Teddy Spaghetti was inspired by Dottie's grandson
(Clockwise from top left) Teddy Spaghetti (Harper Collins, May 2020); Author Dottie Frank with her grandson, who inspired the children‘s book she wrote with her daughter, Victoria.
The queen of chick lit, the baroness of best-selling beach reads, the South’s scribe of strong-willed women, Dorothea Benton Frank was, by all accounts, a force of nature, and her death last September of a bone marrow complication, left a shipping container-sized literary wake in her absence. That’s why so many readers will be thrilled to learn the children’s book Teddy Spaghetti (Harper Collins, May 2020), which Dottie co-wrote with her daughter, Victoria Benton Frank, will be released this month.
Teddy Spaghetti is, naturally, about a boy who loves spaghetti. But when he’s teased about his pasta proclivities and given the inevitable nickname from a class bully, it’s how Teddy responds that provides the parable in this pleasantly palatable tale.
Illustrated by Renee Andriani, whose other works include Earth Day—Hooray! and Don’t Know Much About the 50 States, the book has a clean look as straightforward as its message. When you consider that the protagonist is based on Dottie’s grandson, Teddy, the book’s message becomes all the more compelling.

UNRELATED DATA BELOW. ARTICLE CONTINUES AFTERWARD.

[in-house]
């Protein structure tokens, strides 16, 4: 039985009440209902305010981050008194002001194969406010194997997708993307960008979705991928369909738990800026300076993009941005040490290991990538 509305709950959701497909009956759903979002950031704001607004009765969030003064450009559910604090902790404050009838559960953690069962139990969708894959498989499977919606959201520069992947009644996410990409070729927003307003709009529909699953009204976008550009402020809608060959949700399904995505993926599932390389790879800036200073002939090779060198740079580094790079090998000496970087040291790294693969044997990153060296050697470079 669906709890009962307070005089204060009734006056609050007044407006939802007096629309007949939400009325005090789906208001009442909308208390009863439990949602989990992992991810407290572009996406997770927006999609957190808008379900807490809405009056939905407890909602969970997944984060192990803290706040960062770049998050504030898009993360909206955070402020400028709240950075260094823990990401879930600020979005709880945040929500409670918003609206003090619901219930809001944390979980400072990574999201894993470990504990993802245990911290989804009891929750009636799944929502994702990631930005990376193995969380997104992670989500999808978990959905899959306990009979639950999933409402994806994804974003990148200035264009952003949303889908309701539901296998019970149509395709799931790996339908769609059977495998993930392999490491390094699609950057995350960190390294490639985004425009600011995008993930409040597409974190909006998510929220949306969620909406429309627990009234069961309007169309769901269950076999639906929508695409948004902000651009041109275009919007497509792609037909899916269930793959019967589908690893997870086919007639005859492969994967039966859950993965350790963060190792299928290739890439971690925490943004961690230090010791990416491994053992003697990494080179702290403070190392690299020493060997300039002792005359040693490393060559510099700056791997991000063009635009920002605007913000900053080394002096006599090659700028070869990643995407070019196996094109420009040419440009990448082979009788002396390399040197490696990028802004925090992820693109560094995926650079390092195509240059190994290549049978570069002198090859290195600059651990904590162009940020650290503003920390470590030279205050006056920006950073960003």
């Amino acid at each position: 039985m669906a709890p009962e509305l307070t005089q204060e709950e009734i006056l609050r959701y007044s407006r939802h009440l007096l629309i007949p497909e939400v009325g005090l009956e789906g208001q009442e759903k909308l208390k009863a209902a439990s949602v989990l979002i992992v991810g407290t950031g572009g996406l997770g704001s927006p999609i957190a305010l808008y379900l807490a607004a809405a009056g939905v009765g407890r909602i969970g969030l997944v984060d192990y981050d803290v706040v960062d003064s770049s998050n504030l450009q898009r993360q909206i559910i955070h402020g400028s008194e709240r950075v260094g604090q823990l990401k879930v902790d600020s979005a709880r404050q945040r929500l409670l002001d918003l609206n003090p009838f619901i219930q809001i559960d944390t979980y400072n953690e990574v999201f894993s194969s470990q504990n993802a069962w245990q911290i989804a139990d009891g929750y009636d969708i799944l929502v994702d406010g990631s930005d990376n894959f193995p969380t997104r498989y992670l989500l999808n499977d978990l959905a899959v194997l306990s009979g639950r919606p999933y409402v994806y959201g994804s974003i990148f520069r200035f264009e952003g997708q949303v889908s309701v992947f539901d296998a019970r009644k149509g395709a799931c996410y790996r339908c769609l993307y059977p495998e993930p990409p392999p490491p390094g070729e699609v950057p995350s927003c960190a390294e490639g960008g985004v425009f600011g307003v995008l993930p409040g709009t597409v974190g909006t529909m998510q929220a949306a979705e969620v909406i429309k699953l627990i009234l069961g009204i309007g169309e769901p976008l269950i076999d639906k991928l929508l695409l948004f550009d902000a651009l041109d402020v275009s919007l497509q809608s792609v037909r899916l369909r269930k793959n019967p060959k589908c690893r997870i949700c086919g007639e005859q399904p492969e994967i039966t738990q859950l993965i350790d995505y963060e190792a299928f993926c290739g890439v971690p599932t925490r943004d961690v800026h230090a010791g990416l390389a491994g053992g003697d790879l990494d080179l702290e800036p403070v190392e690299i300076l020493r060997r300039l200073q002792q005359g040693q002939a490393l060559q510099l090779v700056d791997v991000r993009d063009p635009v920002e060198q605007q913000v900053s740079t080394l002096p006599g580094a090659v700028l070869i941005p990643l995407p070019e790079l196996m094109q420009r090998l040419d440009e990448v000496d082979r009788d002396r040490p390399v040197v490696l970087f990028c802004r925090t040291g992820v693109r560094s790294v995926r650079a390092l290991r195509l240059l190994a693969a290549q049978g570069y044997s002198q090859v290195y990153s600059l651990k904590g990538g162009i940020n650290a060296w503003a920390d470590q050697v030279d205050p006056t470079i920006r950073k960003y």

“The way Teddy faces being bullied in the book is a lesson that her mother taught her and one she wants to pass along to her two children: rise above the negative—and eat more carbs.”
Victoria explains that she and her mom wrote the book over several weeks while her son, who is nicknamed Teddy Spaghetti, was a newborn. As she’s reread the book, Victoria says she’s realized how much the character Teddy and her mom have in common. “Teddy is very generous, which my mother was, too, and they both really enjoy delicious food. They’re always positive,” she notes. “Everyone changed after their interactions with them. What a wonderful tribute to have this project with my mom going out to the public.”
And, Victoria continues, the way Teddy faces being bullied in the book is a lesson that her mother taught her and one she wants to pass along to her two children: rise above the negative—and eat more carbs. “Better living through pasta,” she says, laughing. “That’s our life for sure.”
Dottie’s renowned humor and warmth come through in the book. As this sweet story makes clear, we’re sure Teddy—both the fictional character and her grandson—will always remember a grandma’s love.